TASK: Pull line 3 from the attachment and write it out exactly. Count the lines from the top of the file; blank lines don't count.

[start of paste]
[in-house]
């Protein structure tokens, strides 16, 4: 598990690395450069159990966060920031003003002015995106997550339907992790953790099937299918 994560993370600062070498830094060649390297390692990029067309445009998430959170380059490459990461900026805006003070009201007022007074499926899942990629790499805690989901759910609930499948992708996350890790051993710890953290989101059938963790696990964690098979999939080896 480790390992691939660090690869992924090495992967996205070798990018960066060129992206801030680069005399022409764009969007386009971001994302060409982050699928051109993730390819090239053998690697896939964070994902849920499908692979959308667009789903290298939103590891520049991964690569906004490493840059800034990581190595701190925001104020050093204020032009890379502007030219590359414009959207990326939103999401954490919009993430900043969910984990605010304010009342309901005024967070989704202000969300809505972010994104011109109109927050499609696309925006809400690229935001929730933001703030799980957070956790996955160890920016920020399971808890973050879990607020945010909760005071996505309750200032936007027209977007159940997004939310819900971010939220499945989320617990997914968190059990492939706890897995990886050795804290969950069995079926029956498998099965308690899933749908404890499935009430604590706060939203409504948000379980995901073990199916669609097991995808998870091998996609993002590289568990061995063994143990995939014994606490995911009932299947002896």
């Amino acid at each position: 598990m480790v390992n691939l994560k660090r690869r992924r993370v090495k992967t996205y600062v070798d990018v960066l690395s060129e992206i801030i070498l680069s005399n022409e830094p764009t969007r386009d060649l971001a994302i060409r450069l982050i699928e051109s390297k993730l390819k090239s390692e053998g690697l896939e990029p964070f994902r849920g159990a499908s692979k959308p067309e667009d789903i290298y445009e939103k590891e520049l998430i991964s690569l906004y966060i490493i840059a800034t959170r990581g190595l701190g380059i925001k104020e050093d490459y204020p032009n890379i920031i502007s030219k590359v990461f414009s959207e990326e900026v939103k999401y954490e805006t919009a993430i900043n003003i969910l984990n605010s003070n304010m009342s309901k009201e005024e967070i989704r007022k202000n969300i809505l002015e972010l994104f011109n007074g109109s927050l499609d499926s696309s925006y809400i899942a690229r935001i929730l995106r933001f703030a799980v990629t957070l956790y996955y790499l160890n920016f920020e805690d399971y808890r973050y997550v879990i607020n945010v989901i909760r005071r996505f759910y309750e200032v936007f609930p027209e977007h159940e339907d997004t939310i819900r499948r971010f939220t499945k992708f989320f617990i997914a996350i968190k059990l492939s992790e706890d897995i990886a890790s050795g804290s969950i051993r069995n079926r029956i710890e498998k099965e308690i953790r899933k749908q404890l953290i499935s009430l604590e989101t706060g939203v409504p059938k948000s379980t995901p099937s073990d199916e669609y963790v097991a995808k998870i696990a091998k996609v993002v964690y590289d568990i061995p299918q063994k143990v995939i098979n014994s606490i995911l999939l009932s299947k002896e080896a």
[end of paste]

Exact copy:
């Amino acid at each position: 598990m480790v390992n691939l994560k660090r690869r992924r993370v090495k992967t996205y600062v070798d990018v960066l690395s060129e992206i801030i070498l680069s005399n022409e830094p764009t969007r386009d060649l971001a994302i060409r450069l982050i699928e051109s390297k993730l390819k090239s390692e053998g690697l896939e990029p964070f994902r849920g159990a499908s692979k959308p067309e667009d789903i290298y445009e939103k590891e520049l998430i991964s690569l906004y966060i490493i840059a800034t959170r990581g190595l701190g380059i925001k104020e050093d490459y204020p032009n890379i920031i502007s030219k590359v990461f414009s959207e990326e900026v939103k999401y954490e805006t919009a993430i900043n003003i969910l984990n605010s003070n304010m009342s309901k009201e005024e967070i989704r007022k202000n969300i809505l002015e972010l994104f011109n007074g109109s927050l499609d499926s696309s925006y809400i899942a690229r935001i929730l995106r933001f703030a799980v990629t957070l956790y996955y790499l160890n920016f920020e805690d399971y808890r973050y997550v879990i607020n945010v989901i909760r005071r996505f759910y309750e200032v936007f609930p027209e977007h159940e339907d997004t939310i819900r499948r971010f939220t499945k992708f989320f617990i997914a996350i968190k059990l492939s992790e706890d897995i990886a890790s050795g804290s969950i051993r069995n079926r029956i710890e498998k099965e308690i953790r899933k749908q404890l953290i499935s009430l604590e989101t706060g939203v409504p059938k948000s379980t995901p099937s073990d199916e669609y963790v097991a995808k998870i696990a091998k996609v993002v964690y590289d568990i061995p299918q063994k143990v995939i098979n014994s606490i995911l999939l009932s299947k002896e080896a």